VINTAGE VARIATION reminds us that wine is really an agricultural product at heart, made in the field. To the owners of wines’ big-volume brands, this natural pulse in quality and quantity is a pain, affecting product consistency and supply continuity, and they avoid the problem as best they can by operating in industrial, hot-climate areas (e.g. California’s San Joaquin Valley), and by leaning heavily on irrigation.
Annual fluctuations in wine quality, and volume produced, become more marked as you move away from less volatile, lower-latitude regions, where every summer is brilliant (e.g. Sicily), to higher-latitude ‘marginal’ areas, places that are only just suitable for viticulture (e.g. the south of England). In these latter spots, growing seasons can veer wildly between Mediterranean- and Ireland-style weather, and the dominant conditions that year will have an impact on the end wine.
What makes a ‘good year’ anyway? Well, the ideal scenario (in wine’s ‘capital’, Europe, anyway) is a vintage characterised by above-average temperatures and sunshine, and dry – though not parched – weather.
More specifically, you want balmy weather at flowering time (May), as the potential crop size is determined at this time – if you get wild weather it can decimate volumes, with knock-on effects on price. High summer (July, August) – is not especially important, although growers in some areas will pray to avoid devastating hail (Burgundy), or work hard to ward off fungal attack if warmer conditions are accompanied by excess humidity. Winemakers wish for an ‘Indian Summer’ then for the month before picking, to aid ripening – potential alcohol will rise by about one percent each week in the run in – and keep disease at bay.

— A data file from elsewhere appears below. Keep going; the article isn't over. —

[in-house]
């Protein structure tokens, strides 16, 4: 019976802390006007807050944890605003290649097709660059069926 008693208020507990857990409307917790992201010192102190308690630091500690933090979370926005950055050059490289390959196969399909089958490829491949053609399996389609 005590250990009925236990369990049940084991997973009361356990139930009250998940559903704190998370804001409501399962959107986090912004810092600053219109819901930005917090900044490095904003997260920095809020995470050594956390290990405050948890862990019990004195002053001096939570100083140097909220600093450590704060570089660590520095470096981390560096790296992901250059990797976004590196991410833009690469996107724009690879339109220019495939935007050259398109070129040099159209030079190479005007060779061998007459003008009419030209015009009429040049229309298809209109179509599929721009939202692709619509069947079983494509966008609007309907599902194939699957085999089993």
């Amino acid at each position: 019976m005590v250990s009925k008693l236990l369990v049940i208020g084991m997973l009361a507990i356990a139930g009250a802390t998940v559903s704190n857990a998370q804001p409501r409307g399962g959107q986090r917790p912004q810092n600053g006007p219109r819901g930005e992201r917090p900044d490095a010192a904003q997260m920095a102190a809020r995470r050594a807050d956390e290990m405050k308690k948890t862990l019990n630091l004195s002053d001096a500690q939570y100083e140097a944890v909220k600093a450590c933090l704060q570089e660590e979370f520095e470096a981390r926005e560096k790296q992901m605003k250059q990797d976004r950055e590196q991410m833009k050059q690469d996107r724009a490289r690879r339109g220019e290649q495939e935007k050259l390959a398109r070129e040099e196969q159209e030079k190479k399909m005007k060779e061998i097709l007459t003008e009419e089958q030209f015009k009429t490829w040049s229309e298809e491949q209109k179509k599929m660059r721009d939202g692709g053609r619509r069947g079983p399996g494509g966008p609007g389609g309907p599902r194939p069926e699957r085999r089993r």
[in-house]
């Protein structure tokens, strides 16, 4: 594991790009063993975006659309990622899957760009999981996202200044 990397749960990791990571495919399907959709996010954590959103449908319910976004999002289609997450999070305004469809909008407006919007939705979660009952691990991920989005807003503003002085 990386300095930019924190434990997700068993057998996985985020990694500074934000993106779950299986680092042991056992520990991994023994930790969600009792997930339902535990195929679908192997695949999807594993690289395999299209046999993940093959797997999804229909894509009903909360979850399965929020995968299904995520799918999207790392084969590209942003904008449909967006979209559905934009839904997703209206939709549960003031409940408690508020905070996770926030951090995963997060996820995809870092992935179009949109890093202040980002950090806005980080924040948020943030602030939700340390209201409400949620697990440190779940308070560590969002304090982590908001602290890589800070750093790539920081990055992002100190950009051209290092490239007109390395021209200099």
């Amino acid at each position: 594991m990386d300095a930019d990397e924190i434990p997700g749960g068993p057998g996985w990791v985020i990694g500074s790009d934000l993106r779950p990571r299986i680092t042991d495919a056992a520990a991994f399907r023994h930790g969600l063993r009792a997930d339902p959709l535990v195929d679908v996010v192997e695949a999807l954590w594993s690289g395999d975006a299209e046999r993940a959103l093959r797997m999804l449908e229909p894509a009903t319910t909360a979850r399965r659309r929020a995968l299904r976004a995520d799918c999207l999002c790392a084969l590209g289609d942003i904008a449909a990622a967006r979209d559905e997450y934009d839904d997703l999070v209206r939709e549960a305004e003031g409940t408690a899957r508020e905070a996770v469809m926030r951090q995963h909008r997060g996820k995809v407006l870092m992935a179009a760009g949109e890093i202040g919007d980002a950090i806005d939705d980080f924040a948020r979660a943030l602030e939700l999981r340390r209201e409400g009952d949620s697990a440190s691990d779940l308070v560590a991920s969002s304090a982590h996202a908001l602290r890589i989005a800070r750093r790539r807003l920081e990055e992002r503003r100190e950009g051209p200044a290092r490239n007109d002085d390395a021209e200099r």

Bad years, unsurprisingly, tend to be cold and wet. Rain before harvest can be disastrous, as the water gets sucked up into the plump, ripe berries, often bloating and splitting them, and allowing fungal attack to take hold. (You can’t even spray fungicides this close to picking!) Even if the grapes don’t rupture the devil-rain dilutes the precious juice.
Old-style shocker vintages are rare these days as, no matter what Mother Nature throws at producers, a technical solution exists. Drought turned your grapes to raisins? Reverse osmosis will rein in the hot alcohol! Windy May cursed you with uneven flowering and ripening? Optical sorter will seek and destroy subpar grapes! But high-tech fixes like these cost money, so in bad years pauper producers flounder while more uptown châteaux have the resources to still make good wine, albeit in smaller quantities.
Vintage is largely irrelevant for mass-market wines, which invariably are blended from across vast regions to maintain consistency, and are anyway ‘corrected’ (aggressively manipulated) in the winery to smooth out any bumps that remain. These wines still bear a year on their label but the rule is always: drink as young as possible.
Vintage charts, or guides, exist for many wine regions and, while indicative and helpful, no one should be a slave to these. Vintages are never uniformly great, average or terrible, even within a small appellation; each year, some producers will have done better, or worse, than others. Good producers make good wine every year.